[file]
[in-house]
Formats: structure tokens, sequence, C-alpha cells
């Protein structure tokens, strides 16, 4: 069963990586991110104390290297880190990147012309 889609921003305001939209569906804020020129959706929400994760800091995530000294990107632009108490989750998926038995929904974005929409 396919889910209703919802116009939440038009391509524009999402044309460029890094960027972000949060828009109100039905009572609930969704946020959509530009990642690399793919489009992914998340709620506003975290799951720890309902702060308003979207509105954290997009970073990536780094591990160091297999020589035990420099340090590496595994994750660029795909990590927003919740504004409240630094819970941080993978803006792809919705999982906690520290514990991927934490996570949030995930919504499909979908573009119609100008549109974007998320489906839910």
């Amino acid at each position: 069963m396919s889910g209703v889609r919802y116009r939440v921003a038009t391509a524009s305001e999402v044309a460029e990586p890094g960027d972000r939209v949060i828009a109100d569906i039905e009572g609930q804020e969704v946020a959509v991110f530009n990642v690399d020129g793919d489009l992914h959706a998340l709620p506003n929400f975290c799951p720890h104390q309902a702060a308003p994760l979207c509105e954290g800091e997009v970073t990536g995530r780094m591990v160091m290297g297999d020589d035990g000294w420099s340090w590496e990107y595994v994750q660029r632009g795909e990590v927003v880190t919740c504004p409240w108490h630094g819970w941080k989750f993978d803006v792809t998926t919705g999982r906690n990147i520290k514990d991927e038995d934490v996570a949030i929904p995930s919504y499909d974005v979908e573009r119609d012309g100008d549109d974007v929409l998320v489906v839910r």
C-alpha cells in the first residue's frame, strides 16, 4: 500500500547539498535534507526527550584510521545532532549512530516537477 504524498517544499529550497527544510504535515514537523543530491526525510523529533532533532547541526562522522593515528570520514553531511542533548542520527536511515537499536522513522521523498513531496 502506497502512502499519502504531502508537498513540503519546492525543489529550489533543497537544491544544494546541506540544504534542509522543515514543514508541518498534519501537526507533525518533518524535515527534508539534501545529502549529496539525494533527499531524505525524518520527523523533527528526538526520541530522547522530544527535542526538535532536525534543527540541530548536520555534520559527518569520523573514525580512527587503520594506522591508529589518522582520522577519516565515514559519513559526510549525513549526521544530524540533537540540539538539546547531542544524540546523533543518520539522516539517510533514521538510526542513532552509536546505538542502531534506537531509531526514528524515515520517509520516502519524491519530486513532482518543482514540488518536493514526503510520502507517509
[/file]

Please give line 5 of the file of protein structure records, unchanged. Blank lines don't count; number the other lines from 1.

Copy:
C-alpha cells in the first residue's frame, strides 16, 4: 500500500547539498535534507526527550584510521545532532549512530516537477 504524498517544499529550497527544510504535515514537523543530491526525510523529533532533532547541526562522522593515528570520514553531511542533548542520527536511515537499536522513522521523498513531496 502506497502512502499519502504531502508537498513540503519546492525543489529550489533543497537544491544544494546541506540544504534542509522543515514543514508541518498534519501537526507533525518533518524535515527534508539534501545529502549529496539525494533527499531524505525524518520527523523533527528526538526520541530522547522530544527535542526538535532536525534543527540541530548536520555534520559527518569520523573514525580512527587503520594506522591508529589518522582520522577519516565515514559519513559526510549525513549526521544530524540533537540540539538539546547531542544524540546523533543518520539522516539517510533514521538510526542513532552509536546505538542502531534506537531509531526514528524515515520517509520516502519524491519530486513532482518543482514540488518536493514526503510520502507517509